Alabama head coach Nick Saban
At this time six years ago, Alabama was coming off a stretch that saw the Crimson Tide win 26 games over the previous four seasons, struggling with scholarship limitations from probation and in the midst of looking for a replacement for previous head coach Mike Shula.
After some serious flirtation with then-West Virginia head coach Rich Rodriguez, Alabama landed then-Miami Dolphins head coach Nick Saban, and the rest is history.
After a rough start to his Alabama career, Saban's Crimson Tide teams have been at the top or in the middle of the national title discussion every year since the start of 2008, save for the final three weeks of the 2010 season.
Over the last five years, Saban has led his team to three SEC West titles, two SEC championships, two BCS National Championships and the possibility of a third in a little over one month's time.
It's success that is unprecedented during the BCS era and has vaulted Saban into the same conversation as legendary Alabama head coach Paul W. "Bear" Bryant in the debate for the best head coach in Alabama history.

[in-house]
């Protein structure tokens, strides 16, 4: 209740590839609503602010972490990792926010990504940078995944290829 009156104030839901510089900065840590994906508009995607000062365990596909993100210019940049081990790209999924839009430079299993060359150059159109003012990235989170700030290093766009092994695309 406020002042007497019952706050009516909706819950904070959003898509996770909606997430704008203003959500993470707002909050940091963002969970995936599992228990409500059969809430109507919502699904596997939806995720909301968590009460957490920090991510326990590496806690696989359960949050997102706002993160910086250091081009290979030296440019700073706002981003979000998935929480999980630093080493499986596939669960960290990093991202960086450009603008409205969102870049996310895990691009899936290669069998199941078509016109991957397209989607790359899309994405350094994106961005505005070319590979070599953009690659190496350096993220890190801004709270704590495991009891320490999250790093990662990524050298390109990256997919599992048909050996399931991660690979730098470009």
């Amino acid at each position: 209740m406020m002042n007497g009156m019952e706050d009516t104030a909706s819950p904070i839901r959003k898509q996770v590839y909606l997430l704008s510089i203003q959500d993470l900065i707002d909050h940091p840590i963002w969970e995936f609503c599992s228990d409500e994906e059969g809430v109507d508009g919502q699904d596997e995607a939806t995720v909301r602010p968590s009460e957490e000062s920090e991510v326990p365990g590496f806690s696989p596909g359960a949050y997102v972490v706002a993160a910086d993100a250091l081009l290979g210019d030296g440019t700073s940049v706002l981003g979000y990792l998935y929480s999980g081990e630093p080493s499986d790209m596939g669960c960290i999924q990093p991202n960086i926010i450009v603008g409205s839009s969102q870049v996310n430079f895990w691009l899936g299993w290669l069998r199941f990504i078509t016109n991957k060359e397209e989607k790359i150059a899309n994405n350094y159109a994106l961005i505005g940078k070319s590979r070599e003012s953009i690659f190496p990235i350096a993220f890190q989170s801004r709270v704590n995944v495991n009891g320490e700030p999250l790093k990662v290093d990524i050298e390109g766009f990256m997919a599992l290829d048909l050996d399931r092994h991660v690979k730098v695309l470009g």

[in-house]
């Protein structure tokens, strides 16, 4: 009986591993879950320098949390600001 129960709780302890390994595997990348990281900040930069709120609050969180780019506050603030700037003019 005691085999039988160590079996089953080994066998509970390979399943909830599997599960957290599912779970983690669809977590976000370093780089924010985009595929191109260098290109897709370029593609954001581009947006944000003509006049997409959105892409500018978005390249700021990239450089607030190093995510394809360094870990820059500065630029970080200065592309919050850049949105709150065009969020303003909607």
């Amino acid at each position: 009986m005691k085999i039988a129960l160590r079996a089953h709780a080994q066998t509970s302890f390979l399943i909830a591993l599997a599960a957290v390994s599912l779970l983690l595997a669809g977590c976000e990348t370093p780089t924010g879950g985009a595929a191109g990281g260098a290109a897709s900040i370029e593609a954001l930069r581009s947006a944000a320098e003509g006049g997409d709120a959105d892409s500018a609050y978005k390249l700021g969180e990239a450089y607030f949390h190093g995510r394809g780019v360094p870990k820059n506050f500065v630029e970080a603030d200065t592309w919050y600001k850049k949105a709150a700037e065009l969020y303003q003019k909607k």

So would a win over Notre Dame on Jan. 7, 2013, vault Saban ahead of Bryant?
In terms of resume, of course not.
Bryant won six national championships, 14 SEC titles (13 at Alabama) and was the SEC Coach of the Year 12 times.
Saban isn't going to coach long enough to even sniff those results. But it was a different time then; in the day and age of overall scholarship limits, signing class restrictions and tougher competition in the SEC, what Saban has done not only at Alabama, but at LSU, is more impressive than what Bryant accomplished.
But only by a little bit.
Winning three of the last four national championships would solidify Saban as the best college football of our generation and establish Alabama as a modern-day college football dynasty.
He has a .827 winning percentage at Alabama (not including vacated wins from the 2007 season), a .738 career SEC winning percentage and another BCS title when factoring in his time at LSU.
Bryant had a .824 career winning percentage at Alabama, and a .797 winning percentage when factoring in his time at Kentucky.
To put it more simply, he will have done exactly what Bryant did at Alabama but under much more difficult circumstances.
Debating between Saban and Bryant is like choosing between filet mignon and New York strip. You can't go wrong either way.
But if Saban hoists the crystal football on Jan. 7, it absolutely would be a legitimate discussion.